The incidence of hepatocellular carcinoma (HCC) in America is rapidly rising. Currently, hepatocellular carcinoma represents the largest number of new liver tumor cases seen at The Methodist Hospital. The large increased in the number of hepatocellular carcinomas in our institution is due to a general increase in the number of patients with chronic hepatitis C virus infection. In addition to hepatitis C virus-related HCC cases, hepatocellular carcinomas can develop in patients with other inflammatory conditions of the liver, including chronic hepatitis B virus infection, alcoholic cirrhosis and nonalcoholic fatty liver disease.
As hepatocellular carcinoma is typically present in the setting of diffuse liver disease, it can be difficult to aggressively treat these tumors. The association between chronic liver disease and hepatocellular carcinomas is responsible for the fact that less than one quarter of patients diagnosed with hepatocellular carcinomas will ever receive oncologic treatment.
At Methodist, we are developing a comprehensive hepatocellular carcinoma treatment program for all stages of disease. The cornerstone of this program is education regarding the at-risk population of patients with longstanding inflammatory conditions of the liver. For example, we recommend that patients with chronic hepatitis C virus infection be screened every six to twelve months with liver imaging and a serum alpha-fetoprotein level.
For patients with early hepatocellular carcinomas (one tumor less than 2 cm), our efforts are focusing on local therapies and novel treatments including laparoscopic liver resection, gene therapy, radiotherapy and systemic therapy. For UNOS Stage II patients (one tumor between 2 and 5 cm or up to three tumors with none greater than 3 cm) local treatments in combination with liver transplantation offers the optimal oncologic therapy. Within the Methodist Center for Liver Disease and Transplantation these patients are evaluated with staging, detailed liver imaging, Hepatology evaluation and social support evaluation in a multidisciplinary team model. For those patients who present with more advanced disease and are not considered candidates for transplantation, we are developing a comprehensive multi-specialty treatment strategy that combines the latest innovations in local and systemic therapies.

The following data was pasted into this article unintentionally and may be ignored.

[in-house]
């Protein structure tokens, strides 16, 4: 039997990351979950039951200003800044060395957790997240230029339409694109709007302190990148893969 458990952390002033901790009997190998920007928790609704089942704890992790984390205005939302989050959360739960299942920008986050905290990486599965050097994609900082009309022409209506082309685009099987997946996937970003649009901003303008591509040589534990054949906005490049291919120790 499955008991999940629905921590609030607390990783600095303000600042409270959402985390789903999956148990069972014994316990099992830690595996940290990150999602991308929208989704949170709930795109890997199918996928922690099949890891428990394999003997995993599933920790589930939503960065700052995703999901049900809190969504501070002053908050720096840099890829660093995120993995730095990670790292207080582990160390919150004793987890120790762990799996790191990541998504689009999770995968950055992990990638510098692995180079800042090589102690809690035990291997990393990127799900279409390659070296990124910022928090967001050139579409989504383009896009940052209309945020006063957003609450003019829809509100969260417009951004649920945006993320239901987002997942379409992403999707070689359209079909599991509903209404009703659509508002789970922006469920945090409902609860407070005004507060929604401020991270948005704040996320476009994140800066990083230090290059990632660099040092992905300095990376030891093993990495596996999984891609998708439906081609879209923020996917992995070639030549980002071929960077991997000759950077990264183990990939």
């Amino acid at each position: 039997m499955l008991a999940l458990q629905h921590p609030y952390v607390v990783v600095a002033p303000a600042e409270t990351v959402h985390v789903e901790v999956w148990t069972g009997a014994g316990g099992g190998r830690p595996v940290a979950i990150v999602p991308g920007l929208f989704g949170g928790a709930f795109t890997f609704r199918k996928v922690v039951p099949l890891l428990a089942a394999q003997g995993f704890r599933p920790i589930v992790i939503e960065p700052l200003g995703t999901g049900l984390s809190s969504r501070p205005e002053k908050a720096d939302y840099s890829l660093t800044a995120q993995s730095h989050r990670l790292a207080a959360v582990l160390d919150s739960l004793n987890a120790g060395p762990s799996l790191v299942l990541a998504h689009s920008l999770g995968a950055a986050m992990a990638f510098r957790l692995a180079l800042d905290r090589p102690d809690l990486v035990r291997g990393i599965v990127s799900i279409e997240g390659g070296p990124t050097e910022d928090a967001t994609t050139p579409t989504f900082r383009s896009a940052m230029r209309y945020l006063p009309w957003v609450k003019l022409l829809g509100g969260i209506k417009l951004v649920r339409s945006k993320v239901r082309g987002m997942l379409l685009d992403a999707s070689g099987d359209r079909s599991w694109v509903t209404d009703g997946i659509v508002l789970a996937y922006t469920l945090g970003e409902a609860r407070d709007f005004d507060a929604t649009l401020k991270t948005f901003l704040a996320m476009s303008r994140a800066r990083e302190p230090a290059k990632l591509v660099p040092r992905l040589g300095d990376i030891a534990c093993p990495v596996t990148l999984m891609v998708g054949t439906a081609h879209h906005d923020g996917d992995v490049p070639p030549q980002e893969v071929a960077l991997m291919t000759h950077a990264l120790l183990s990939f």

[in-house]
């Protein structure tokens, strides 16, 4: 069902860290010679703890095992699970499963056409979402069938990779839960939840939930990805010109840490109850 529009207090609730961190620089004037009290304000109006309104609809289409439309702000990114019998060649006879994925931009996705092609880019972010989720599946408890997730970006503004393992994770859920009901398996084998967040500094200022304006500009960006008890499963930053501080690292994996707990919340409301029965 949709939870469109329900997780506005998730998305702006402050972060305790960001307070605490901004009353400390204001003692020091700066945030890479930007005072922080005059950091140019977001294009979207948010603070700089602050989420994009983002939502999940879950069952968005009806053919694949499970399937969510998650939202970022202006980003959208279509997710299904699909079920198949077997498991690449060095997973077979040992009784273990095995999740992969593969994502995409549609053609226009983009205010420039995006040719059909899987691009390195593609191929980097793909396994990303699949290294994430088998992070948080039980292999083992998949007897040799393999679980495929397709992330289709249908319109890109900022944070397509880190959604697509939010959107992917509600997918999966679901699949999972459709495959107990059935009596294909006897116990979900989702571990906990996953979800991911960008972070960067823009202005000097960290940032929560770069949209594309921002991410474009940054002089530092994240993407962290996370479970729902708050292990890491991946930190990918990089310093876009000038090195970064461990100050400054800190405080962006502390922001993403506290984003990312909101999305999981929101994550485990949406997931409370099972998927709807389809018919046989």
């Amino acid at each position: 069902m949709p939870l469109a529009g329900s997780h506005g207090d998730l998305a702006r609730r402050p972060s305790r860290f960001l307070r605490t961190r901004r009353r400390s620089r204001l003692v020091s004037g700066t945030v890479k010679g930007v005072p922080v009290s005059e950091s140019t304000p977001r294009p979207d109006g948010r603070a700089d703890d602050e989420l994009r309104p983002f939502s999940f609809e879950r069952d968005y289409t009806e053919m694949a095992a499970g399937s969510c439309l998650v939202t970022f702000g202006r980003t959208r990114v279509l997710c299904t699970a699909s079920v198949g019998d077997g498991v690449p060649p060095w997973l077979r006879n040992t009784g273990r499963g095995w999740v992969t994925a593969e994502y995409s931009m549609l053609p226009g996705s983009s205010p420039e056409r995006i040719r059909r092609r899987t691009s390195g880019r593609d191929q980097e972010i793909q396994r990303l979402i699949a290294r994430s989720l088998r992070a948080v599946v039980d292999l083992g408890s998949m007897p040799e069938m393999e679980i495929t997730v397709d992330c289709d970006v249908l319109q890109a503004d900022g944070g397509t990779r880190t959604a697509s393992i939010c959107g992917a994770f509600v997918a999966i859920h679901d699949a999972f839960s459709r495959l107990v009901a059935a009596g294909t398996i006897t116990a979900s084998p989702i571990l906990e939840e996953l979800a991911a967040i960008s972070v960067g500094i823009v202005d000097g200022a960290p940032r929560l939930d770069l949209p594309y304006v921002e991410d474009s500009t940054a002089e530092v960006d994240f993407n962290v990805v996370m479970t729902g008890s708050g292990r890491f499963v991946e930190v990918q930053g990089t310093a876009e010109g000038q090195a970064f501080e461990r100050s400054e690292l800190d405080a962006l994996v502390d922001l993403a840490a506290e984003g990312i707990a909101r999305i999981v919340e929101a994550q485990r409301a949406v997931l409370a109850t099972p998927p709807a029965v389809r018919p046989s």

While maintaining our excellence in patient care, within the next few months we intend to have an entire research infrastructure available to all patients with hepatocellular carcinoma. Our goal is to establish a leadership role in the development of novel and more effective treatments for this malignancy.
For patient referrals with liver masses or a hepatocellular carcinoma diagnosis, please call 1-866-94-LIVER.
Thomas A. Aloia, M.D.
» Read More About Dr. Aloia